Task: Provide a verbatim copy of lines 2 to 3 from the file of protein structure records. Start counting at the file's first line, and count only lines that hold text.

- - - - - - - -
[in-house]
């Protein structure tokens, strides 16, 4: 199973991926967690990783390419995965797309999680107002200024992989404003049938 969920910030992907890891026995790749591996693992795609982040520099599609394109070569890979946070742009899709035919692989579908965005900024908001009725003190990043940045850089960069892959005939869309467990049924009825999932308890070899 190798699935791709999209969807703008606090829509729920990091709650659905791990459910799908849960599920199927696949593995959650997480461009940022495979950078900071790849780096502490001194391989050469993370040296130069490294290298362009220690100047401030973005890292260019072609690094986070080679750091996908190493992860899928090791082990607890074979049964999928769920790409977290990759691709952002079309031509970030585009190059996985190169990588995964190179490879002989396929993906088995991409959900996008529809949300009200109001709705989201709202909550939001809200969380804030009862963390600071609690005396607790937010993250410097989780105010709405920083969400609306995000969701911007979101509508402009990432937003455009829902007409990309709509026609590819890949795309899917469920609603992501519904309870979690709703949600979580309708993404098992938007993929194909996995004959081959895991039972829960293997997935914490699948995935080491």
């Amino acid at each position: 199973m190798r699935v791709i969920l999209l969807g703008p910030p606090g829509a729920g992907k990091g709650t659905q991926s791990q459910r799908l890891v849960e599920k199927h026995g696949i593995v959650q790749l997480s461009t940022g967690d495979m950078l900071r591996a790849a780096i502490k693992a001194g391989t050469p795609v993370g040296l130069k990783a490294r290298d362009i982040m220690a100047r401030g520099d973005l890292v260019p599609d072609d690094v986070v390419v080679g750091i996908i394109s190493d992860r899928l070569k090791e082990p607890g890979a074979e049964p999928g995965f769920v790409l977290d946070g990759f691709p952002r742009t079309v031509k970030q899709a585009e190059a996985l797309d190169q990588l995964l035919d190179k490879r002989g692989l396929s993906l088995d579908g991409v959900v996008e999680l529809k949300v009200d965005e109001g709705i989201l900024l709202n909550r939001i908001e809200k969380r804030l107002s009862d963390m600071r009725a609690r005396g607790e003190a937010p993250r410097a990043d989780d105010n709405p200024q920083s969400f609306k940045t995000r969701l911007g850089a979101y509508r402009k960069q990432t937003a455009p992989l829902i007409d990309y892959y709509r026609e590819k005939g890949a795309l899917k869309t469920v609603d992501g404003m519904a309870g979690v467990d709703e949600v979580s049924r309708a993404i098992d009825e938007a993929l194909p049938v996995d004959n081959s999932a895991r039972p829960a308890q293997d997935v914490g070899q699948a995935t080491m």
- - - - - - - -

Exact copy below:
């Protein structure tokens, strides 16, 4: 199973991926967690990783390419995965797309999680107002200024992989404003049938 969920910030992907890891026995790749591996693992795609982040520099599609394109070569890979946070742009899709035919692989579908965005900024908001009725003190990043940045850089960069892959005939869309467990049924009825999932308890070899 190798699935791709999209969807703008606090829509729920990091709650659905791990459910799908849960599920199927696949593995959650997480461009940022495979950078900071790849780096502490001194391989050469993370040296130069490294290298362009220690100047401030973005890292260019072609690094986070080679750091996908190493992860899928090791082990607890074979049964999928769920790409977290990759691709952002079309031509970030585009190059996985190169990588995964190179490879002989396929993906088995991409959900996008529809949300009200109001709705989201709202909550939001809200969380804030009862963390600071609690005396607790937010993250410097989780105010709405920083969400609306995000969701911007979101509508402009990432937003455009829902007409990309709509026609590819890949795309899917469920609603992501519904309870979690709703949600979580309708993404098992938007993929194909996995004959081959895991039972829960293997997935914490699948995935080491």
């Amino acid at each position: 199973m190798r699935v791709i969920l999209l969807g703008p910030p606090g829509a729920g992907k990091g709650t659905q991926s791990q459910r799908l890891v849960e599920k199927h026995g696949i593995v959650q790749l997480s461009t940022g967690d495979m950078l900071r591996a790849a780096i502490k693992a001194g391989t050469p795609v993370g040296l130069k990783a490294r290298d362009i982040m220690a100047r401030g520099d973005l890292v260019p599609d072609d690094v986070v390419v080679g750091i996908i394109s190493d992860r899928l070569k090791e082990p607890g890979a074979e049964p999928g995965f769920v790409l977290d946070g990759f691709p952002r742009t079309v031509k970030q899709a585009e190059a996985l797309d190169q990588l995964l035919d190179k490879r002989g692989l396929s993906l088995d579908g991409v959900v996008e999680l529809k949300v009200d965005e109001g709705i989201l900024l709202n909550r939001i908001e809200k969380r804030l107002s009862d963390m600071r009725a609690r005396g607790e003190a937010p993250r410097a990043d989780d105010n709405p200024q920083s969400f609306k940045t995000r969701l911007g850089a979101y509508r402009k960069q990432t937003a455009p992989l829902i007409d990309y892959y709509r026609e590819k005939g890949a795309l899917k869309t469920v609603d992501g404003m519904a309870g979690v467990d709703e949600v979580s049924r309708a993404i098992d009825e938007a993929l194909p049938v996995d004959n081959s999932a895991r039972p829960a308890q293997d997935v914490g070899q699948a995935t080491m």